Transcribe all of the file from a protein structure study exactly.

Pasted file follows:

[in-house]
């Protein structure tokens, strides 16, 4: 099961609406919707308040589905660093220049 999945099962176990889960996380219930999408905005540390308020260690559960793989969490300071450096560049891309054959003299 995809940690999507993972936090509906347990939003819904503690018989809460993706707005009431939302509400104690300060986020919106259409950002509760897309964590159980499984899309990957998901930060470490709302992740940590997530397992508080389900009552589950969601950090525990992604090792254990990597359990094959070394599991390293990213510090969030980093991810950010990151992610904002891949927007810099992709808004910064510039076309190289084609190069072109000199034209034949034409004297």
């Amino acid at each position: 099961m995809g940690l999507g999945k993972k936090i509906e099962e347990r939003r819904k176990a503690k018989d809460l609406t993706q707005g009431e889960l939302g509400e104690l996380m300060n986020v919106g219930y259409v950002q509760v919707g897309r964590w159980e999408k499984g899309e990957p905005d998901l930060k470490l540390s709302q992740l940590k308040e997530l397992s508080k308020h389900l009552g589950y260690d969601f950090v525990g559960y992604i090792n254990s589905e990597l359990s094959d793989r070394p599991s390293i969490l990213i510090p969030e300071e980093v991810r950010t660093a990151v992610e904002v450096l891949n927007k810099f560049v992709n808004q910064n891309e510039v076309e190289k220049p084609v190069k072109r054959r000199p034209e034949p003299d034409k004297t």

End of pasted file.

[in-house]
């Protein structure tokens, strides 16, 4: 099961609406919707308040589905660093220049 999945099962176990889960996380219930999408905005540390308020260690559960793989969490300071450096560049891309054959003299 995809940690999507993972936090509906347990939003819904503690018989809460993706707005009431939302509400104690300060986020919106259409950002509760897309964590159980499984899309990957998901930060470490709302992740940590997530397992508080389900009552589950969601950090525990992604090792254990990597359990094959070394599991390293990213510090969030980093991810950010990151992610904002891949927007810099992709808004910064510039076309190289084609190069072109000199034209034949034409004297």
């Amino acid at each position: 099961m995809g940690l999507g999945k993972k936090i509906e099962e347990r939003r819904k176990a503690k018989d809460l609406t993706q707005g009431e889960l939302g509400e104690l996380m300060n986020v919106g219930y259409v950002q509760v919707g897309r964590w159980e999408k499984g899309e990957p905005d998901l930060k470490l540390s709302q992740l940590k308040e997530l397992s508080k308020h389900l009552g589950y260690d969601f950090v525990g559960y992604i090792n254990s589905e990597l359990s094959d793989r070394p599991s390293i969490l990213i510090p969030e300071e980093v991810r950010t660093a990151v992610e904002v450096l891949n927007k810099f560049v992709n808004q910064n891309e510039v076309e190289k220049p084609v190069k072109r054959r000199p034209e034949p003299d034409k004297t």